Robotic arm extend authors’ signatures over cyberspace
By André VoshartMotion Control Innovation Robotics
The aptly named LongPen precisely replicates the signature of the person at a remote location.
The Government of Ontario produces many official documents that require signatures, and for security reasons, these papers cannot for sent by fax or mail for signing. However, the province recently adopted a long-distance signing station that was originally developed with the aid of author Margaret Atwood.
When Margaret Atwood called Matthew Gibson from a hotel room in the spring of 2004, she was in the middle of a grueling, multi-city, multi-country book tour. Knowing she has a 6 a.m. fight to catch, she wondered if there was a better way. She imagined being able to sign books for her fans from afar, and at that moment, she had the seed of an idea that would, years later, become the LongPen Freehand Script Robot.
The company that designed the arms says “LongPen signatures are approved in both the United States and Canada as legal.” For the government’s use, they chose the LongPen BusinessWriter, which allows ink-and-paper documents to remain in the province’s cabinet office at Queen’s Park in Toronto while they are signed from other locations.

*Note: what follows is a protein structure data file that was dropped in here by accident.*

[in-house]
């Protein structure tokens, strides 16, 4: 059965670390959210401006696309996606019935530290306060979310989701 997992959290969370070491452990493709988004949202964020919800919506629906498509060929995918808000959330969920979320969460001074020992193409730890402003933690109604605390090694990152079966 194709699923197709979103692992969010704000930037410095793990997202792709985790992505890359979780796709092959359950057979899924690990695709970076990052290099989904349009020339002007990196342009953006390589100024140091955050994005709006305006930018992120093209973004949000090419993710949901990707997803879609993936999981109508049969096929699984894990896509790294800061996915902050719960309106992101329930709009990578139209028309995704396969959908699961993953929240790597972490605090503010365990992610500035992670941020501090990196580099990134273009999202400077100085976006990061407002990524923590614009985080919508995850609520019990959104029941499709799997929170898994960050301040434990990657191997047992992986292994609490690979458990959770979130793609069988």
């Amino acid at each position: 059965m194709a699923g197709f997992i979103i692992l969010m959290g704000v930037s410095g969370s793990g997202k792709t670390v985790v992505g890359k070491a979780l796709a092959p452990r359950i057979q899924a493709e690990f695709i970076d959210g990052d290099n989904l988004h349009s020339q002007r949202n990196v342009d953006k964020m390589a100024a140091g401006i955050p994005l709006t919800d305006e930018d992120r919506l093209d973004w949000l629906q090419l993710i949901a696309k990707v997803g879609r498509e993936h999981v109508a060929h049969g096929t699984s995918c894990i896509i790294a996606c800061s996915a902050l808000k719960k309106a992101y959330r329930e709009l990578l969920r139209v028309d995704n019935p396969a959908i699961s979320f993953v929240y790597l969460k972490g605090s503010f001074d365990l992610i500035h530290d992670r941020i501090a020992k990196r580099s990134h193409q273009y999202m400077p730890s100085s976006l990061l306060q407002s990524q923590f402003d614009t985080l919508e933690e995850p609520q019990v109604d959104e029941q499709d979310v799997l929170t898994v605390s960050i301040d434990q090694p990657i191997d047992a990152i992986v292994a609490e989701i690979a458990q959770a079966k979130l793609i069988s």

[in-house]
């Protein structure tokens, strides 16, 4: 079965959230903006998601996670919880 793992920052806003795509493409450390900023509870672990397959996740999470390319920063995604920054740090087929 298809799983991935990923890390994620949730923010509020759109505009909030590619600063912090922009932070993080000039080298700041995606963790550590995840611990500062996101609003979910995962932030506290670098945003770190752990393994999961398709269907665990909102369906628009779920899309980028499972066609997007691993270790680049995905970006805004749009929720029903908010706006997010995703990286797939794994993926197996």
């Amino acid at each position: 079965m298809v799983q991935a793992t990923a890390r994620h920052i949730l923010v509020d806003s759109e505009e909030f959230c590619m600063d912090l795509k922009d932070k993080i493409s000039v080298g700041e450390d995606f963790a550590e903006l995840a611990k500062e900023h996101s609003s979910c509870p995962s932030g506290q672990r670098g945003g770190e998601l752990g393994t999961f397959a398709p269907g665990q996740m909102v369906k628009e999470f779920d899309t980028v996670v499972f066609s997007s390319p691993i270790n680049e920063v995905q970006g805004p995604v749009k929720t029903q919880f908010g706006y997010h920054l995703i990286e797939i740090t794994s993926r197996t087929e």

But in order for the idea to take off, Atwood teamed up with Gibson—who has a history in developing ideas into reality—and created Unotchit Inc. (pronounced “you no touch it”), the firm under which they would produce the device. Senior systems engineer John Wiltshire, who has been with the project since Day 1, led the design team through multiple incarnations, starting with a simple X-Y plotter, then moving up to experimentations with a joint-articulated single appendage.
“We tried our version of that,” Gibson said of the single appendage, “and it just wasn’t rigid or strong or fast enough … and it sort of shook itself to death and burst into flames—and fell off the table.”
But when Jacob Apkarian, founder of Quanser Consulting Inc. in Markham, Ont., stumbled on the LongPen project in the newspaper, Unotchit had moved on was developing a prototype using linear actuators. Quanser is a leader in the development of real-time control systems, having developed haptic and simulator technologies, such as remote surgery, and Apkarian thought he could help. Gibson, in turn, had been looking to refine Unotchit’s design—so he decided to invest in a dialogue with Quanser in the summer of 2006. » Learn about the design progress and see sketches and images on the next page